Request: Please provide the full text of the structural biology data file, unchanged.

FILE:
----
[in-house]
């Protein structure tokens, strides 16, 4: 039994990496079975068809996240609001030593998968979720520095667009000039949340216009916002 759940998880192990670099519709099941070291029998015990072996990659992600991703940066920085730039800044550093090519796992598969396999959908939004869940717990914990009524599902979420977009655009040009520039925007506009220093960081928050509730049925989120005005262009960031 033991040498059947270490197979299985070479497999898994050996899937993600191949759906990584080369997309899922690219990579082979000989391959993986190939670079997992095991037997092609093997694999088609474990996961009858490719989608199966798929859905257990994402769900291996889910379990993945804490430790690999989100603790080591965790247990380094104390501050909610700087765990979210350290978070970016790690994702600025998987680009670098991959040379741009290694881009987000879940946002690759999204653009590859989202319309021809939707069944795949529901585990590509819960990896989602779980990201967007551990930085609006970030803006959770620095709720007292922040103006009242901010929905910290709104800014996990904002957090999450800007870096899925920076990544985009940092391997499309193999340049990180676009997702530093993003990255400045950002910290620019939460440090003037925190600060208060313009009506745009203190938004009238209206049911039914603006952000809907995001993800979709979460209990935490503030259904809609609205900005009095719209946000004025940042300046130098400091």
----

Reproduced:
[in-house]
């Protein structure tokens, strides 16, 4: 039994990496079975068809996240609001030593998968979720520095667009000039949340216009916002 759940998880192990670099519709099941070291029998015990072996990659992600991703940066920085730039800044550093090519796992598969396999959908939004869940717990914990009524599902979420977009655009040009520039925007506009220093960081928050509730049925989120005005262009960031 033991040498059947270490197979299985070479497999898994050996899937993600191949759906990584080369997309899922690219990579082979000989391959993986190939670079997992095991037997092609093997694999088609474990996961009858490719989608199966798929859905257990994402769900291996889910379990993945804490430790690999989100603790080591965790247990380094104390501050909610700087765990979210350290978070970016790690994702600025998987680009670098991959040379741009290694881009987000879940946002690759999204653009590859989202319309021809939707069944795949529901585990590509819960990896989602779980990201967007551990930085609006970030803006959770620095709720007292922040103006009242901010929905910290709104800014996990904002957090999450800007870096899925920076990544985009940092391997499309193999340049990180676009997702530093993003990255400045950002910290620019939460440090003037925190600060208060313009009506745009203190938004009238209206049911039914603006952000809907995001993800979709979460209990935490503030259904809609609205900005009095719209946000004025940042300046130098400091």